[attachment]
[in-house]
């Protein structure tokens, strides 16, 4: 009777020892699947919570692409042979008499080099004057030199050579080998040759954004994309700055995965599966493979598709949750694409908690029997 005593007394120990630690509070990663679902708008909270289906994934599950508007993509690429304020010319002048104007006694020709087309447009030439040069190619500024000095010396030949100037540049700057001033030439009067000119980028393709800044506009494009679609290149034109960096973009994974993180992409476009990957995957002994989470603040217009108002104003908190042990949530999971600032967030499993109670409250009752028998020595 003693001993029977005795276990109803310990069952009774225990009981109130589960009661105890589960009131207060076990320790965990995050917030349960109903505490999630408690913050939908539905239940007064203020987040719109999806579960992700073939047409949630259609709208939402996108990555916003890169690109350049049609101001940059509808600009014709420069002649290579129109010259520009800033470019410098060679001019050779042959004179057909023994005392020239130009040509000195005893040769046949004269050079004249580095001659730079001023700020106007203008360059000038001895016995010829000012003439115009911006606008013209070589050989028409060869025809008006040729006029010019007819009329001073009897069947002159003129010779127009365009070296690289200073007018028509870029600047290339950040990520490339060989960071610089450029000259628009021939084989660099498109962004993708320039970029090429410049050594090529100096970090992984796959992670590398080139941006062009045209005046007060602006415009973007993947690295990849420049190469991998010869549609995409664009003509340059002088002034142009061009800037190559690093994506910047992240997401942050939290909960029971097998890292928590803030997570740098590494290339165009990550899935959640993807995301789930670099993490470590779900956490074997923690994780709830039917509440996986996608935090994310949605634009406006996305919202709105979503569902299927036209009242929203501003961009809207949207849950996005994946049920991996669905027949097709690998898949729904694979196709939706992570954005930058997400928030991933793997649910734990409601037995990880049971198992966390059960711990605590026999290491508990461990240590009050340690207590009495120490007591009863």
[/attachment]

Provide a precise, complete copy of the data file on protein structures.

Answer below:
[in-house]
């Protein structure tokens, strides 16, 4: 009777020892699947919570692409042979008499080099004057030199050579080998040759954004994309700055995965599966493979598709949750694409908690029997 005593007394120990630690509070990663679902708008909270289906994934599950508007993509690429304020010319002048104007006694020709087309447009030439040069190619500024000095010396030949100037540049700057001033030439009067000119980028393709800044506009494009679609290149034109960096973009994974993180992409476009990957995957002994989470603040217009108002104003908190042990949530999971600032967030499993109670409250009752028998020595 003693001993029977005795276990109803310990069952009774225990009981109130589960009661105890589960009131207060076990320790965990995050917030349960109903505490999630408690913050939908539905239940007064203020987040719109999806579960992700073939047409949630259609709208939402996108990555916003890169690109350049049609101001940059509808600009014709420069002649290579129109010259520009800033470019410098060679001019050779042959004179057909023994005392020239130009040509000195005893040769046949004269050079004249580095001659730079001023700020106007203008360059000038001895016995010829000012003439115009911006606008013209070589050989028409060869025809008006040729006029010019007819009329001073009897069947002159003129010779127009365009070296690289200073007018028509870029600047290339950040990520490339060989960071610089450029000259628009021939084989660099498109962004993708320039970029090429410049050594090529100096970090992984796959992670590398080139941006062009045209005046007060602006415009973007993947690295990849420049190469991998010869549609995409664009003509340059002088002034142009061009800037190559690093994506910047992240997401942050939290909960029971097998890292928590803030997570740098590494290339165009990550899935959640993807995301789930670099993490470590779900956490074997923690994780709830039917509440996986996608935090994310949605634009406006996305919202709105979503569902299927036209009242929203501003961009809207949207849950996005994946049920991996669905027949097709690998898949729904694979196709939706992570954005930058997400928030991933793997649910734990409601037995990880049971198992966390059960711990605590026999290491508990461990240590009050340690207590009495120490007591009863």